Somehow, the speaker knows (likely based on rumors) how the two walked through the parlor of the house, and Geneva stood at the door watching the old white man walk down the street in the light of dawn. It’s the beginning of a new day, a symbol of the future as well as the cyclical nature of life itself. These lines indicate that an event like this was not uncommon in Geneva’s life and may have been witnessed more than once.

Stanza Eleven 

Geneva was the wild one.

(…)

and gave away her heart.

The final stanza of the poem is a repetition of the first stanza in full. It is known as a refrain. The stanza has more meaning after reading through nine other stanzas that describe Geneva’s life. The contrast between the first two statements in the stanza and the third statement it’s also easier to see at this point. 

While Geneva may have been considered “wild” and a “tart,” she also “gave away her heart.” This suggests that she was looking for love, and when she thought she found it, she committed to that person. But, it didn’t work out for her. Because this event is described twice in the poem, readers can assume that it was highly influential on her life and may have been why, even at an old age, she was alone. 

FAQs 

What is the theme of ‘The Ballad of Aunt Geneva?’ 

The themes of ‘The Ballad of Aunt Geneva’ include life, relationships, and rumors. The poem is filled with assumptions about who Aunt Geneva is. There are judgments of her character and opinions on her actions, particularly her relationships.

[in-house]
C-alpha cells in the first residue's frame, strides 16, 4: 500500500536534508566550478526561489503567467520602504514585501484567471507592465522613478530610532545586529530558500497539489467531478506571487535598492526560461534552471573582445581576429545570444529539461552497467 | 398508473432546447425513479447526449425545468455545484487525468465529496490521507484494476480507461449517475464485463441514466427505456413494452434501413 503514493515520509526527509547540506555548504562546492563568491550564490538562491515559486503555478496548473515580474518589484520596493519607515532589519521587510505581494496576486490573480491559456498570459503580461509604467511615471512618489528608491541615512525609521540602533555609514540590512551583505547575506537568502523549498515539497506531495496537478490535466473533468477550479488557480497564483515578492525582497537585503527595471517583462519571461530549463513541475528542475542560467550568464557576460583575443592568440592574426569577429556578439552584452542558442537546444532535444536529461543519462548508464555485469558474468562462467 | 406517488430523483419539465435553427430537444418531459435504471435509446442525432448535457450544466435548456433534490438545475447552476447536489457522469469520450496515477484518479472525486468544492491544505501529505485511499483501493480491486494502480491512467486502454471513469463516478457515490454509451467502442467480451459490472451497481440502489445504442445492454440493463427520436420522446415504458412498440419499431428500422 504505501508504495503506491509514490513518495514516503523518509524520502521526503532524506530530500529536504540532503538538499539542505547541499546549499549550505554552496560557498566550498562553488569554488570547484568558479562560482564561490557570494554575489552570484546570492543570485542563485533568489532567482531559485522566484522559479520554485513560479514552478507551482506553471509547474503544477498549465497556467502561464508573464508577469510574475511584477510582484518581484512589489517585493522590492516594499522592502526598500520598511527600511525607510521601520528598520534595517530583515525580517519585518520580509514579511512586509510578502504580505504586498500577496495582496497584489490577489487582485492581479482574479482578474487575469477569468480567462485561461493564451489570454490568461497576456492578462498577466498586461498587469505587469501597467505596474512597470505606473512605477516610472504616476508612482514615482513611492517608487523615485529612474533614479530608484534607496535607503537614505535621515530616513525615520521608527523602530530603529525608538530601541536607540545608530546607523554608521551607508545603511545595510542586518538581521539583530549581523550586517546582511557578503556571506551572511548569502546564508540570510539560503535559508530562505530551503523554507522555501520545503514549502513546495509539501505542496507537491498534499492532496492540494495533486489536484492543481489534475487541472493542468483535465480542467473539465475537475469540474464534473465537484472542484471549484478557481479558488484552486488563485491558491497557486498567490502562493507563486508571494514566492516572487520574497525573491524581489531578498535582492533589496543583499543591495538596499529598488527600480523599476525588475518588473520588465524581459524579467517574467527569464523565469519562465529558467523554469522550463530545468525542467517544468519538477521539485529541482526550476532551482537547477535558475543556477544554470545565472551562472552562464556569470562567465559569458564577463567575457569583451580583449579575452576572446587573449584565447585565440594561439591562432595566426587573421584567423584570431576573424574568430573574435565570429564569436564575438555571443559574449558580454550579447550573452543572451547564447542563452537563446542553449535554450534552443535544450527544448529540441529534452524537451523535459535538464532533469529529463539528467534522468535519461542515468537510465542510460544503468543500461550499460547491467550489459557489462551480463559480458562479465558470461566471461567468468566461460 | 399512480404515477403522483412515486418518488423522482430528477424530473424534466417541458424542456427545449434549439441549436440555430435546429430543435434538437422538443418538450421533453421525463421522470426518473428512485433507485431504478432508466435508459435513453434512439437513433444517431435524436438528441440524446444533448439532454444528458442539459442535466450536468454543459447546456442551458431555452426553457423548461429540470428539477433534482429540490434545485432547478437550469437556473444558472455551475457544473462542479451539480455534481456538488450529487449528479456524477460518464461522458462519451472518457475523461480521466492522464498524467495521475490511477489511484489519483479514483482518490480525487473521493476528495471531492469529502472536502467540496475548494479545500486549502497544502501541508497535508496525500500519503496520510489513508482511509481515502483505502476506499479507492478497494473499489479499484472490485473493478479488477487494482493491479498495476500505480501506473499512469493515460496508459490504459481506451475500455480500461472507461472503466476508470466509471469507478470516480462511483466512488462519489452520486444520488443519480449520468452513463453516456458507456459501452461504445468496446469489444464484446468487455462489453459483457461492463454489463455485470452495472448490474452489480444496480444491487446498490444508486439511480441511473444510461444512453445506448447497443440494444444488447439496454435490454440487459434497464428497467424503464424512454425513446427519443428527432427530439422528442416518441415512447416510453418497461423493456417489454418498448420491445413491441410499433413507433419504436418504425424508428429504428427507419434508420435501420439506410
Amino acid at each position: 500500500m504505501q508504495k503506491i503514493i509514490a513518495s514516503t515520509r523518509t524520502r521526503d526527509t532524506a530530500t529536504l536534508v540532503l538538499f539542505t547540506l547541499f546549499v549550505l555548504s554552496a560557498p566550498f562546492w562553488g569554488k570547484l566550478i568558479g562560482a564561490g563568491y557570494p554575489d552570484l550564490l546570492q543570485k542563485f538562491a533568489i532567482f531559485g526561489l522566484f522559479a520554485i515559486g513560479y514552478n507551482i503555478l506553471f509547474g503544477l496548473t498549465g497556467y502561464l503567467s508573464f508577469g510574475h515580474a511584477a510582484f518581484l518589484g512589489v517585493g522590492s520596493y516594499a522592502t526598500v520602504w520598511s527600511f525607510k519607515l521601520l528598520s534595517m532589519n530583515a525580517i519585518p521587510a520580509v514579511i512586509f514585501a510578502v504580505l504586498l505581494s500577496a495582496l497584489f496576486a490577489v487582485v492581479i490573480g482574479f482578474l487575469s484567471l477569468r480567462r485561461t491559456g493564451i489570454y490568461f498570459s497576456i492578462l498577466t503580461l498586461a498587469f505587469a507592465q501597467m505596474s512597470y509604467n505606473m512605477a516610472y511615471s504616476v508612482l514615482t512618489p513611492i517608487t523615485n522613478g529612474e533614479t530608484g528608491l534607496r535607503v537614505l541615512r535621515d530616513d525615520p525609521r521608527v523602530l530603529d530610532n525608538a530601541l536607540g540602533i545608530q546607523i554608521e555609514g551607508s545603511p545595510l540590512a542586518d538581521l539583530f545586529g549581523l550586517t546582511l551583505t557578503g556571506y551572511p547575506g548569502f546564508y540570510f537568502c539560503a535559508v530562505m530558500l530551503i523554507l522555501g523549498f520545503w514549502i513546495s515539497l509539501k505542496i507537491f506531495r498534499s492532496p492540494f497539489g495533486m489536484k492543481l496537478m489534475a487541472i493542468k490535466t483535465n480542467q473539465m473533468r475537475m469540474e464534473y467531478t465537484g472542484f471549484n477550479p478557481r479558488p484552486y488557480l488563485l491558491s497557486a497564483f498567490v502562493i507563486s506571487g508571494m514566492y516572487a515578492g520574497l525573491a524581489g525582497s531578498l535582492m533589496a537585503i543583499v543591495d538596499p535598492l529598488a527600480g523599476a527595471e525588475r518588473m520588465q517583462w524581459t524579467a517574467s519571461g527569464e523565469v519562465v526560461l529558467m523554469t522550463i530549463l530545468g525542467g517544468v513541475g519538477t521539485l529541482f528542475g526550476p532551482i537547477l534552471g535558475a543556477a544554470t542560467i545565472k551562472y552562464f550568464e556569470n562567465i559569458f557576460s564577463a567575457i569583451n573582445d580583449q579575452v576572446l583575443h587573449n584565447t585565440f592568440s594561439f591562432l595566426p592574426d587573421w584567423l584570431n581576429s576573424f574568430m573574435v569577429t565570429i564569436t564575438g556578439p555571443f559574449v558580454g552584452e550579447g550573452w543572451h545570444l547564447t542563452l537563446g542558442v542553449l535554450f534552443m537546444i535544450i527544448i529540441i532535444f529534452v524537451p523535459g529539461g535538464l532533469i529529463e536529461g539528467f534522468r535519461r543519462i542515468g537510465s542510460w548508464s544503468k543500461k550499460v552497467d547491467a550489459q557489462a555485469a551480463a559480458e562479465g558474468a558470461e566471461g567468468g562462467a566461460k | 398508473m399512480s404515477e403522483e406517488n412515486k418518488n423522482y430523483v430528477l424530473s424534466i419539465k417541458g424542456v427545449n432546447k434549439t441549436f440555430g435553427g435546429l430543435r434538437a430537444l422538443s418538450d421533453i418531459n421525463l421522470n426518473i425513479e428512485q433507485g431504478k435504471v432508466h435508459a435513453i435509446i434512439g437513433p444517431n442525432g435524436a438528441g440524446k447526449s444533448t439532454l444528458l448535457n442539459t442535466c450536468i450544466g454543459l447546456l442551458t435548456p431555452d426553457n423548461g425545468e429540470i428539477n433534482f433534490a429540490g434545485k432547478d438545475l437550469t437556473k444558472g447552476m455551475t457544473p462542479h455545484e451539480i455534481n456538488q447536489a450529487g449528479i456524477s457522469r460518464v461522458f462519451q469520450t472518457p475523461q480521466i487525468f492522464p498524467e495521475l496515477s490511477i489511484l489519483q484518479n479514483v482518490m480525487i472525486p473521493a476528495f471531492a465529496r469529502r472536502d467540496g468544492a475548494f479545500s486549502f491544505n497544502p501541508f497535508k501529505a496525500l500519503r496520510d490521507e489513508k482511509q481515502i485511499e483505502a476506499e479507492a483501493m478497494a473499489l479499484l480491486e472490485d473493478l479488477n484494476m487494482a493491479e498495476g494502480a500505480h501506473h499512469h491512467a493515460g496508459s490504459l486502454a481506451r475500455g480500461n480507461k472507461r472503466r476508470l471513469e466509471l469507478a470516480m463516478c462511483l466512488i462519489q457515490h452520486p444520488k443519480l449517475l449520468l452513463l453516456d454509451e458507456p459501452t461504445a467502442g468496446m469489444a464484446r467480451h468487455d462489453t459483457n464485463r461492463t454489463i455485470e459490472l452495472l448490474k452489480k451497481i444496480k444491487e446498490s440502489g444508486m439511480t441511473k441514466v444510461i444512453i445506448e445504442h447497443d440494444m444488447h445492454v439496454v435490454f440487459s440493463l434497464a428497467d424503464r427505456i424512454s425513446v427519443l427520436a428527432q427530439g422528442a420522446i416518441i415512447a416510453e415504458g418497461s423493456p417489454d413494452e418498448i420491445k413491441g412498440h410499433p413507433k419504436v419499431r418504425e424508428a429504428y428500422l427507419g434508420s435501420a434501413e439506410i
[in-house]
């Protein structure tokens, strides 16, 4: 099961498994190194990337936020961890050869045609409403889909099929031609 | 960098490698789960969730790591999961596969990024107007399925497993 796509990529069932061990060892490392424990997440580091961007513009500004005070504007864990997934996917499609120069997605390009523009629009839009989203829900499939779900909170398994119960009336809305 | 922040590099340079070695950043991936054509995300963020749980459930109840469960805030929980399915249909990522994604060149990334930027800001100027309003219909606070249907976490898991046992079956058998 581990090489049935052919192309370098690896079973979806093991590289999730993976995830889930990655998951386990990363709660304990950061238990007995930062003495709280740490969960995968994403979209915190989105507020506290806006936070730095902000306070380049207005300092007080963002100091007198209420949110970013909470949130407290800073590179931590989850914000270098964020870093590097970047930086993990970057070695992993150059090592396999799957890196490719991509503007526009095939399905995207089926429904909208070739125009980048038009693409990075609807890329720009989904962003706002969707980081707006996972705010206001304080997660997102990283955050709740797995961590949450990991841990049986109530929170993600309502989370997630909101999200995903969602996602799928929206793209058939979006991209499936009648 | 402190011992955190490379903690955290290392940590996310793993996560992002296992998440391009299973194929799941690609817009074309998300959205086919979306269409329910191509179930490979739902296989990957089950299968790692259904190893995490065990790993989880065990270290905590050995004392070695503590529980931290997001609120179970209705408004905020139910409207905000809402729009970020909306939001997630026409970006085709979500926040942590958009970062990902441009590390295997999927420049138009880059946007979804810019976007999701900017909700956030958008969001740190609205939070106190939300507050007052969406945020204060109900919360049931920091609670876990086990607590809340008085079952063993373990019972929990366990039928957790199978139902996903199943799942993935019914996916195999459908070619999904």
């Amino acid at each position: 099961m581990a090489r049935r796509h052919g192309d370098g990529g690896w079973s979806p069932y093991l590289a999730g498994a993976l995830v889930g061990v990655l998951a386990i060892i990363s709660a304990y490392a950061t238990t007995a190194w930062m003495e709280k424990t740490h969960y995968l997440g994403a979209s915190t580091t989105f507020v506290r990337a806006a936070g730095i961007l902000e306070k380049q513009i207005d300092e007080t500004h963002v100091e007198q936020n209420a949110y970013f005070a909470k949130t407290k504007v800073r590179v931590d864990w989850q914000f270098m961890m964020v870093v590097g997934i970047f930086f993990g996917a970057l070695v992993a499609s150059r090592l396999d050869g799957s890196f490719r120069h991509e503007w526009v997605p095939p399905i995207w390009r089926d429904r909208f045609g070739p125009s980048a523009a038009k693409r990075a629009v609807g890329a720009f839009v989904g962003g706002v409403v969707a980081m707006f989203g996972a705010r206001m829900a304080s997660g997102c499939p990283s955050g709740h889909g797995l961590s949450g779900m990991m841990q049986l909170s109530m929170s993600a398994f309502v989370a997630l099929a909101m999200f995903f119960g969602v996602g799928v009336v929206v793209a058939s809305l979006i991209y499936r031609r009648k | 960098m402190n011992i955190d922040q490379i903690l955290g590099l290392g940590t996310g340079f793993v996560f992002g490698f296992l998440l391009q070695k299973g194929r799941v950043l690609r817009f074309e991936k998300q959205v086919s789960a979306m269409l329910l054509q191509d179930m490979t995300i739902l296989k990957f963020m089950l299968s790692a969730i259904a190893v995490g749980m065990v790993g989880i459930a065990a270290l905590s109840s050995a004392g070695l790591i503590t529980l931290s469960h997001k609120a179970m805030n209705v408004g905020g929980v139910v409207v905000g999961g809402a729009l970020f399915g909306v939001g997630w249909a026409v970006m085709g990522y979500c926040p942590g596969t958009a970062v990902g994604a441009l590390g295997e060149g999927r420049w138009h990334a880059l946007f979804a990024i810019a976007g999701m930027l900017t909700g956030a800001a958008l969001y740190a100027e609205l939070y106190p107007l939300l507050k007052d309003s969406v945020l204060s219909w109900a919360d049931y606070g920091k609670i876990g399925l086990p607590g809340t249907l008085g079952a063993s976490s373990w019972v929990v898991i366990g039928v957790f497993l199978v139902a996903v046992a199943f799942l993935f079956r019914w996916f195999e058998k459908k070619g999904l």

Why did Nelson write ‘The Ballad of Aunt Geneva?’

Nelson likely wrote this poem in order to tell a very specific story about a real person or, perhaps, in order to allude to the ways that judgments define how people see one another. Geneva was a “tart” based on what everyone thought. 

What is ‘The Ballad of Aunt Geneva’ about? 

‘The Ballad of Aunt Geneva’ is about an older, Black woman’s life, what she did for a living, the relationships she had, and the mistakes she made. The poem is filled with assumptions about her character that are not backed up by facts. 

What kind of poem is ‘The Ballad of Aunt Geneva?’

This poem is a ballad that’s written in ballad form. This means that the poem deals with elements of storytelling and imagery and uses a rhyme scheme of ABCB, changing end sounds from stanza to stanza.


Similar Poetry 

Readers who enjoyed this poem should also consider reading some other Marilyn Nelson poems. For example: 

  • How I Discovered Poetry’ – is a tragic poem detailing an impactful event in the young life of Marilyn Nelson.
  • The Song Is You’ – explores love through the metaphor of musical instruments being played and the music they create.

You might also like the following: 

  • Woman Workby Maya Angelou – a poem that celebrates women’s strength. It uses natural imagery to speak on this topic and various others.

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About
Emma graduated from East Carolina University with a BA in English, minor in Creative Writing, BFA in Fine Art, and BA in Art Histories. Literature is one of her greatest passions which she pursues through analyzing poetry on Poem Analysis.